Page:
Sunday, November 11, 2012

Light #2: Keeping the Light through Worship (Hebrews 10.19-25)

Sermon by: Robert Austell
November 11, 2012
Some Music Used
Prelude: "Dialogue en trio" (Couperin)
Hymn of Praise: "My Hope is Built on Nothing Less" (SOLID ROCK)
Song of Praise: "Speak, O Lord" (Getty/Townend)
The Word in Music: "A Prayer" (Halls)
Offering of Music: "This Little Light of Mine" (Berg)
Hymn of Sending: "Take My Life/Here Am I" (Tomlin/Giglio) 
Postlude: "Carillon" (Tambling)

"Light #2: Keeping the Light through Worship"
(Left-click to play; or right-click to save)
Text: Hebrews 10:19-25 

**Sermon audio is also accessible as a free podcast in iTunes - search for "Good Shepherd Sermons or Robert Austell"**

19 Therefore, brethren, since we have confidence to enter the holy place by the blood of Jesus, 20 by a new and living way which He inaugurated for us through the veil, that is, His flesh, 21 and since we have a great priest over the house of God, 22 let us draw near with a sincere heart in full assurance of faith, having our hearts sprinkled clean from an evil conscience and our bodies washed with pure water. 23 Let us hold fast the confession of our hope without wavering, for He who promised is faithful; 24 and let us consider how to stimulate one another to love and good deeds, 25 not forsaking our own assembling together, as is the habit of some, but encouraging one another; and all the more as you see the day drawing near.  (Hebrews 10:19-25)
In November I am taking several weeks to talk about what it is that the gathered community of Christ-followers that we call the church does… what our purpose is in God’s Kingdom.  Alongside that, we have the opportunity to consider how that purpose specifically lines up with what we are doing in THIS community that we call Good Shepherd.

Last week we talked about the foundation of who we are – our “rock” – and that is Jesus the Christ, the Son of the Living God.  That’s the core, the heart of our mission and purpose.  Right alongside that comes our created purpose as God’s people and that is to worship God.  From the moment God created man and woman and called them good, He purposed them for worship in all its rich array of expressions: work, service, praise, love, community, offering and more. 

Today we are going to look at a key scripture passage on worship, from Hebrews 10:19-25.  There two Gospel truths are stated and several purposes derived from that for the people of God.  That’s what we want to look at today as we consider how we specifically can live out God’s purpose for us at Good Shepherd.

First, the two Gospel truths.

We Have a New Way to God and a Great High Priest (vv. 19-21)

Verses 19-21 describe what is the great declaration of the book of Hebrews: Jesus has, once and for all, become both the sacrificial lamb and the high priest.  In the Old Testament sacrificial system, the centerpiece of worship was the high priest offering an unblemished lamb to atone for sin.  Coming not to do away with the old laws and worship, but to complete or fulfill them, Jesus offered his own life, unblemished by sin, to make a once and for all sacrifice for sin.  You can see some of that spelled out in verse 19.  We now have access to the “holy place by the blood of Jesus.”  This is a “new and living way” begun in and through the flesh, the body of Jesus.  The final and lasting sacrifice has been made!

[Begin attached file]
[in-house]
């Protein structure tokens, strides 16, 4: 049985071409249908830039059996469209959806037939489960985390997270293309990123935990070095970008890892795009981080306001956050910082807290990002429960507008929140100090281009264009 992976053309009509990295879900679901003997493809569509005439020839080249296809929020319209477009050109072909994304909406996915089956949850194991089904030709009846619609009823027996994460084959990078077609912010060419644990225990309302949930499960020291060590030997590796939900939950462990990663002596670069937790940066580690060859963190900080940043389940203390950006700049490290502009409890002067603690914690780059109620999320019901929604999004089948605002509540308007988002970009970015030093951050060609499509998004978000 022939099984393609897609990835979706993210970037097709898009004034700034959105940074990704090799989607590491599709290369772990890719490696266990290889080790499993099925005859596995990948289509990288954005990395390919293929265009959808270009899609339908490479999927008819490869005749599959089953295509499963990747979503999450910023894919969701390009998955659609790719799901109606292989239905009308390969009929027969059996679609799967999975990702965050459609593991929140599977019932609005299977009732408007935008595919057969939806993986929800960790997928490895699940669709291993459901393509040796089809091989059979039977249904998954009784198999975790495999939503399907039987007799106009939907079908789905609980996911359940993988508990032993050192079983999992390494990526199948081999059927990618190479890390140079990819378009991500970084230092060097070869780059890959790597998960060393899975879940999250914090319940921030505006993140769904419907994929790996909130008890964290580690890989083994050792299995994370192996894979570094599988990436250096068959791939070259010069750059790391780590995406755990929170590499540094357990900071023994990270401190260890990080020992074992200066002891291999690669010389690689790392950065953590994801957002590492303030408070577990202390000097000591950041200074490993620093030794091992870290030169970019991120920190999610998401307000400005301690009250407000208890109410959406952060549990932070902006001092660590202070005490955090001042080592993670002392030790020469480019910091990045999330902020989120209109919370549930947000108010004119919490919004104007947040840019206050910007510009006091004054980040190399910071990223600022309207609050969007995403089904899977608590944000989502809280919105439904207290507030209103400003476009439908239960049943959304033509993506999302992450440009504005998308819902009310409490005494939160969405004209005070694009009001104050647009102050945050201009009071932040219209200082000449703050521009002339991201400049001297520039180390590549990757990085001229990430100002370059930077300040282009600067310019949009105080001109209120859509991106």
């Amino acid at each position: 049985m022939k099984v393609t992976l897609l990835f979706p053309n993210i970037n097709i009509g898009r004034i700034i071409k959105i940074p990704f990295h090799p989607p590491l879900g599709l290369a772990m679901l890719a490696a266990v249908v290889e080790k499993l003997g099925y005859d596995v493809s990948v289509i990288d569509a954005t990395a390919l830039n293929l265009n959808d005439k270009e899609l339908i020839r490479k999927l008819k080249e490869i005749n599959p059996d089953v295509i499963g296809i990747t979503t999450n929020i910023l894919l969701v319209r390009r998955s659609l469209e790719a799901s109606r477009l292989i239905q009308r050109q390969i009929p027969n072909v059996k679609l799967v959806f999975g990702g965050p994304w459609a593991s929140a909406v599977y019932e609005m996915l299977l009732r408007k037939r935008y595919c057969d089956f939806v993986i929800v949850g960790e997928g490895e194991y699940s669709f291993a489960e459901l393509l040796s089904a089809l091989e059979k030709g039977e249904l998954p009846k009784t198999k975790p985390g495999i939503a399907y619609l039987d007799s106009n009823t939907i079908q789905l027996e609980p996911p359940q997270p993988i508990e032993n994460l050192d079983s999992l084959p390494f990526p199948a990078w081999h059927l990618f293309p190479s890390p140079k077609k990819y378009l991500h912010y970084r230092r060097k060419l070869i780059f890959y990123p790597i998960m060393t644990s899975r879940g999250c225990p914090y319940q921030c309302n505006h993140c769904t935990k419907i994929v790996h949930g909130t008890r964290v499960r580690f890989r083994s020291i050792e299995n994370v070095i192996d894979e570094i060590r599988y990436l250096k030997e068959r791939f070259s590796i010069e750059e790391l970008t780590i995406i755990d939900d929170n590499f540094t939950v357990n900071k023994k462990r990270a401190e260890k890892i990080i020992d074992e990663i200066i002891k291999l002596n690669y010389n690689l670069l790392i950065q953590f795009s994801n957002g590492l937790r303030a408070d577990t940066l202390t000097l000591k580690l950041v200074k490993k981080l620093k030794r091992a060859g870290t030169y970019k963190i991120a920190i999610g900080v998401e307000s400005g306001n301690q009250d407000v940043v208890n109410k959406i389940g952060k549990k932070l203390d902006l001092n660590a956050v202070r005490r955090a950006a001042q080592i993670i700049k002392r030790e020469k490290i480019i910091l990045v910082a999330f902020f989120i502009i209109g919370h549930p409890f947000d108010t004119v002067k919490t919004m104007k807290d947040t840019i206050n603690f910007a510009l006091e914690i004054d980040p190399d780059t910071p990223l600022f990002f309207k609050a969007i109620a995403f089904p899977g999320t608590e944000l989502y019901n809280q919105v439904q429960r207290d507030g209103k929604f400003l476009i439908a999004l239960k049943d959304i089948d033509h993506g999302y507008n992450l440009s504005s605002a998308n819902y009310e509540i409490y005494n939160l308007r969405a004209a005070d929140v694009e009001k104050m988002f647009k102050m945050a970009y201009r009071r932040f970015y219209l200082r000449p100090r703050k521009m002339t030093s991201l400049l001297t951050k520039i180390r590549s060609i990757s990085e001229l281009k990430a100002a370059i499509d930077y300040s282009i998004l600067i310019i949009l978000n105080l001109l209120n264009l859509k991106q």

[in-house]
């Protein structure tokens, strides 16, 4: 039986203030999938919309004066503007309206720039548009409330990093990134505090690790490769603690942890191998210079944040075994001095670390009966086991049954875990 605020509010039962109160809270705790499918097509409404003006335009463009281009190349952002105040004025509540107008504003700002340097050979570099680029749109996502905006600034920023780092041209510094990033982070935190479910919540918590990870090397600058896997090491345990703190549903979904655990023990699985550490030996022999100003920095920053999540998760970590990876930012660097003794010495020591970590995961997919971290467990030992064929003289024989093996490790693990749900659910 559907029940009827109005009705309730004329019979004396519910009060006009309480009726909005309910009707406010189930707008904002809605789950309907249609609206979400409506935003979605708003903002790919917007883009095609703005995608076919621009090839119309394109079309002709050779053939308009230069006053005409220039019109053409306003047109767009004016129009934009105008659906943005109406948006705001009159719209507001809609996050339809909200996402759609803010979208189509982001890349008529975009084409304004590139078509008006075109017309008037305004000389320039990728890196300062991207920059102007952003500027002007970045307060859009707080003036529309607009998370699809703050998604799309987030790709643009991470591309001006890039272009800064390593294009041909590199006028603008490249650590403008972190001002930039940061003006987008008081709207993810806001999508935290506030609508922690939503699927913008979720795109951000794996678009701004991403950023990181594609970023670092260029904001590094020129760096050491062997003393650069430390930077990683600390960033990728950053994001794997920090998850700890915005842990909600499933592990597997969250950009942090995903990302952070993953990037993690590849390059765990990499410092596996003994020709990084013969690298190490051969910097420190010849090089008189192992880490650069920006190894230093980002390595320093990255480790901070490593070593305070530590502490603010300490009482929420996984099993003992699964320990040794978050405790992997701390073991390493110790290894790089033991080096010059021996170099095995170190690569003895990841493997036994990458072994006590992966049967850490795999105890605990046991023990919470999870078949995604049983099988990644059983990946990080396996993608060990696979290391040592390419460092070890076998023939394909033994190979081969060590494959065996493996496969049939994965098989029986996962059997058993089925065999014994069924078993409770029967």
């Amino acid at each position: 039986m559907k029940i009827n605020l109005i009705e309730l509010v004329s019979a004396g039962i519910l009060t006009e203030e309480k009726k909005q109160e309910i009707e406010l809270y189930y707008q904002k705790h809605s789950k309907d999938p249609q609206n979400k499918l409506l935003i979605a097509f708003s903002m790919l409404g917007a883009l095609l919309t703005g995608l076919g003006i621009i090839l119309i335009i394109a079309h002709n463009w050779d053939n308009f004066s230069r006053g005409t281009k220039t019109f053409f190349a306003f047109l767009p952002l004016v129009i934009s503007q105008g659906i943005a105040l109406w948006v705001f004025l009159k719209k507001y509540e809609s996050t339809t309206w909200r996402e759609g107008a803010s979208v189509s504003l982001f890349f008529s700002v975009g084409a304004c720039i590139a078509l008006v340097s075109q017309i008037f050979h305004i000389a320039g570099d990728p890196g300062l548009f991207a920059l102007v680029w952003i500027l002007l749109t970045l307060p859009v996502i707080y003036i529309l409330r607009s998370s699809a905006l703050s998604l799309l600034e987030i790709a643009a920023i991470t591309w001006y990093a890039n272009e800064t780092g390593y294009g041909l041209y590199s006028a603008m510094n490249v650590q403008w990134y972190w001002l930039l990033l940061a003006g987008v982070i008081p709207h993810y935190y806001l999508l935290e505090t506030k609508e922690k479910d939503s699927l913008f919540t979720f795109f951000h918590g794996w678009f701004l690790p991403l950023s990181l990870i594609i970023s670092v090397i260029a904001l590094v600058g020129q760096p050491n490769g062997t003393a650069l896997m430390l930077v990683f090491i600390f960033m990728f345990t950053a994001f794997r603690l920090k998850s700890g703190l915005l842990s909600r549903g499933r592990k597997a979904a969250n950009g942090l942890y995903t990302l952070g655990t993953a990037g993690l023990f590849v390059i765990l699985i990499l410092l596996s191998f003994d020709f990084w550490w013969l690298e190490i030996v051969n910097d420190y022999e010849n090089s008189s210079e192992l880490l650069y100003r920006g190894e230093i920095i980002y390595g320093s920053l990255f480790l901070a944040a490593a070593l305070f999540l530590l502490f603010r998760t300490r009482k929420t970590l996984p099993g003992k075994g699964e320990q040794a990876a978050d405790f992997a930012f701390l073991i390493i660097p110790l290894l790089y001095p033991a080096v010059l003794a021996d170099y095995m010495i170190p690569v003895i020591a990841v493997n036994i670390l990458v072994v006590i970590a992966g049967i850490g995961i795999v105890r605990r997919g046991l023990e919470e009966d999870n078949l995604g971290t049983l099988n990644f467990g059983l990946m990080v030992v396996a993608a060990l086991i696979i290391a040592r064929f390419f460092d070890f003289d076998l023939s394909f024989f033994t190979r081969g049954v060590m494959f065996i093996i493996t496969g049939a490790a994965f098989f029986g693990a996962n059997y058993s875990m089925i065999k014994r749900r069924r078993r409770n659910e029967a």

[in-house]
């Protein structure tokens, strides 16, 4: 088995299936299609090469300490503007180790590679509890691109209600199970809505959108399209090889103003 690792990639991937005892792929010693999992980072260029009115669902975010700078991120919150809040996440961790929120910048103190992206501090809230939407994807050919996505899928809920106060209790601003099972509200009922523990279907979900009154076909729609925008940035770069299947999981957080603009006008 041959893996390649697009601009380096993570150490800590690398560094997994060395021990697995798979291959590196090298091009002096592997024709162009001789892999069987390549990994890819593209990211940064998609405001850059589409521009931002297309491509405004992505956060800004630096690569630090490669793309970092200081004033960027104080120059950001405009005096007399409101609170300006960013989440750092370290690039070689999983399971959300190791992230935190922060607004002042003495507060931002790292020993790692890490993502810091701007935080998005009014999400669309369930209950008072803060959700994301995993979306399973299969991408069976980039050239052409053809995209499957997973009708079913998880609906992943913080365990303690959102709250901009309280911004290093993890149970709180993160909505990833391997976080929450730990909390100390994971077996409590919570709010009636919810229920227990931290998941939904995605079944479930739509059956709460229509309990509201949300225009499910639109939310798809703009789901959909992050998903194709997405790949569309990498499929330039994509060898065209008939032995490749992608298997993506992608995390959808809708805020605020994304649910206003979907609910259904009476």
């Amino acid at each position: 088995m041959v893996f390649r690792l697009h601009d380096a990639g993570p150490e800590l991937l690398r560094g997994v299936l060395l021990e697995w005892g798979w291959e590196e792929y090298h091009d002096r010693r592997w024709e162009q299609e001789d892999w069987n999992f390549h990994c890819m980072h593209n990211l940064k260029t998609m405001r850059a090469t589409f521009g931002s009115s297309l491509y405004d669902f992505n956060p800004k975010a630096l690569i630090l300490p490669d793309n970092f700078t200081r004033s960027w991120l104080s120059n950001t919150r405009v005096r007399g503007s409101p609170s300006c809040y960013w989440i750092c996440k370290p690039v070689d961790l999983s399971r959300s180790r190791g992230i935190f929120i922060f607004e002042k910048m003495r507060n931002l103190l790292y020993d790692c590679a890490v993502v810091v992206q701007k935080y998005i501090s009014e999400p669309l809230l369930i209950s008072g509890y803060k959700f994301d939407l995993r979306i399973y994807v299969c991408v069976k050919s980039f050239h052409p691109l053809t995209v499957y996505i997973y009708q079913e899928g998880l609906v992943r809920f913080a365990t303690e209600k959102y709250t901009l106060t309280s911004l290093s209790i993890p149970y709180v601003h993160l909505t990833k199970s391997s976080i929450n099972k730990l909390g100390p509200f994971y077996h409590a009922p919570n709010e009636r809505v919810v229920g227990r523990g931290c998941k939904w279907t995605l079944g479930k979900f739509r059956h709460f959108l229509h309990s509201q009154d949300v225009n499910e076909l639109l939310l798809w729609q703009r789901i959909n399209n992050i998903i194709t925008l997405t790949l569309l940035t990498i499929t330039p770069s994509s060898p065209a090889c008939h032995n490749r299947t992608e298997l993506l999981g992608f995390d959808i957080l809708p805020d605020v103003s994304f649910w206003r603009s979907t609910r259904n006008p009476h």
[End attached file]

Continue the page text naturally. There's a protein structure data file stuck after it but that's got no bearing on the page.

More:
And yet, Jesus has also become the Great High Priest (v. 21).  No longer does a human priest enter the Holy of Holies once a year to offer the sacrifice; Jesus has become our mediator and go-between, and has opened the way.  He has made a way and IS the way, and he invites us to the Father.

These two truths – Jesus is the sacrificial lamb and the Great High Priest – are what constitute the confidence of the Gospel.  Last week we focused on the sure foundation, the “rock” that Jesus is who he says he is, the Christ and Son of the Living God.  And Jesus said that the one who builds on that rock is wise.  Today’s truths are the building permit that says, “You can build your house here on this rock.”  It is God’s invitation to trust; it is the declaration that says, “this rock is here for you!”

And these truths form the basis of our worship.  The writer of Hebrews goes on to urge three actions, all acts of worship, based on the confidence we have in God’s invitation to “come build here!”  You’ll see each one cued by the words “let us.” 

Let us Draw Near (v. 22)

First, in verse 22: “Let us draw near….”  This is near to God!  Having just said that we have this new and living access to the holy place and the house of God, we are to draw near to God.  This is new; in ancient times, God might visit a leader like Moses or speak to the King, but the people were one or more steps removed.  Now, because of Jesus – the Lamb and the Priest – we are invited into God’s presence to worship.

The rest of the verse describes how to worship and the basis of our access in more detail.  We are to draw near to God “with a sincere heart in full assurance of faith.”  It is through the childlike faith in Jesus that we worship.  I wonder if you noticed the “confidence” of verse 19 and the “full assurance” of verse 22 and thought, “I don’t have that kind of sureness to my faith; I’m all full of doubts and questions.”  I understand that; my faith wavers and I have questions all the time.  But that’s not the point here.  Our confidence and our assurance is not in ourselves, but in Christ.  THAT is the point here… to describe in no uncertain terms how completely Jesus has accomplished what needed to be accomplished.  Sure, you and I may have days where we aren’t sure we want to draw near to God; the message here is: the way is clear and you are welcome!